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Wednesday, May 6, 2015

THE GIRL WHO SANG TO THE BUFFALO

george catlin

The book I have been waiting for fell into my hands less than a week ago, a book I cannot stop reading. I stop when my eyes are about to fall out, wanting to leave some to read later. But I don't want to leave too much for later. Want it all now. It pulls me to it like a powerful magnet. Close to the end now, I don't want it to end, and can't stop reading. The story speaks to me so powerfully, it puts me in a place deep inside myself, a place I like where I feel most at home in relation to the spirit within. There is so much more to our lives than history and science allow, not meaning to minimize either, I'm interested in the spirit behind the expression. The Australian Aboriginal belief said that everything happening on earth has already been dreamed. I think of it like the prophecy in the Revelation, a dream, a vision manifesting now in earth time. The vision shows how it happened in the world of spirit. Now we're seeing how those spirits manifest in the physical world of human experience. This book I'm involved in dwells in the zone of the spirit world and how it manifests in our everyday world. The book, The Girl Who Sang to the Buffalo, was written by Kent Nerburn. In the front is a quotation from Shakespeare, There are more things in Heaven and Earth, Horatio, than are dreamt of in your philosophy. It is the third in an unintended trilogy. The first, Neither Wolf Nor Dog, and the second, The Wolf at Twilight. The first was good, the second better, this third one dwarfs the first two. I hesitate to recommend it. The first two seem like they are required reading to tap into this third in the series.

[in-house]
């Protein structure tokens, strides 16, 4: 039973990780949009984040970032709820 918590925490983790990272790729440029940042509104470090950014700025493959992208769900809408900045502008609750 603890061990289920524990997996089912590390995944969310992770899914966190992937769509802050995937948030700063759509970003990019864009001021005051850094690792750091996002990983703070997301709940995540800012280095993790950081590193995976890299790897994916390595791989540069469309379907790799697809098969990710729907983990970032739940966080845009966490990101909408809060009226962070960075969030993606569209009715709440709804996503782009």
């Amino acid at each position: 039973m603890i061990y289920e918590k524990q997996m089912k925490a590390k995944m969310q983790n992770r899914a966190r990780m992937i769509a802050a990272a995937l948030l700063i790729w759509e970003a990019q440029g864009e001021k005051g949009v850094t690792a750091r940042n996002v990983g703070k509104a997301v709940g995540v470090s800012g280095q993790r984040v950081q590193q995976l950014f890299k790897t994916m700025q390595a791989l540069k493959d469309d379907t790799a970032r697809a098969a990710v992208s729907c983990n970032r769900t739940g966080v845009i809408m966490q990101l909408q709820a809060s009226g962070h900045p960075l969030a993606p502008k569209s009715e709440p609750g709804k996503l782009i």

george catlin

Or so I suppose, having already read them. It could be appreciated plenty by itself. The characters continue from the books before. I call them books, though they don't seem like books. Nerburn's writing brings the characters to life. His writing makes scenery visual and the people come to life before my eyes. It's watching a movie in another language with subtitles. I'm seeing the landscapes, buildings, cars, highways and the people. I see them clearly, as in a movie in my mind's eye, and reading what they say I hear tone of voice. Nerburn's writing is clear, simple, direct and straight-forward. He is the narrator and one of the characters. His writing flows so naturally, it doesn't feel like I'm reading something important, though what comes through is important. The trilogy concerns one old Lakota man on the reservation, who was the next generation after his people, way of life, history, were swept from the earth. He endured Indian school where Christians beat, humiliated, shamed the kids, turned them against their own culture and their families, Yer gonna go to hell, and lived his life on the reservation getting along like everybody else. In his later years he saw a book Kent Nerburn had written and took him for a listener with understanding. He contacted Nerburn, called Nerburn to come see him. The old man, Dan, wanted to tell his story to Nerburn, and while telling his story, also taught Nerburn to understand what he was saying. He was neither a shaman nor a chief. He was just a man with a story living on the rez.

lakota reservation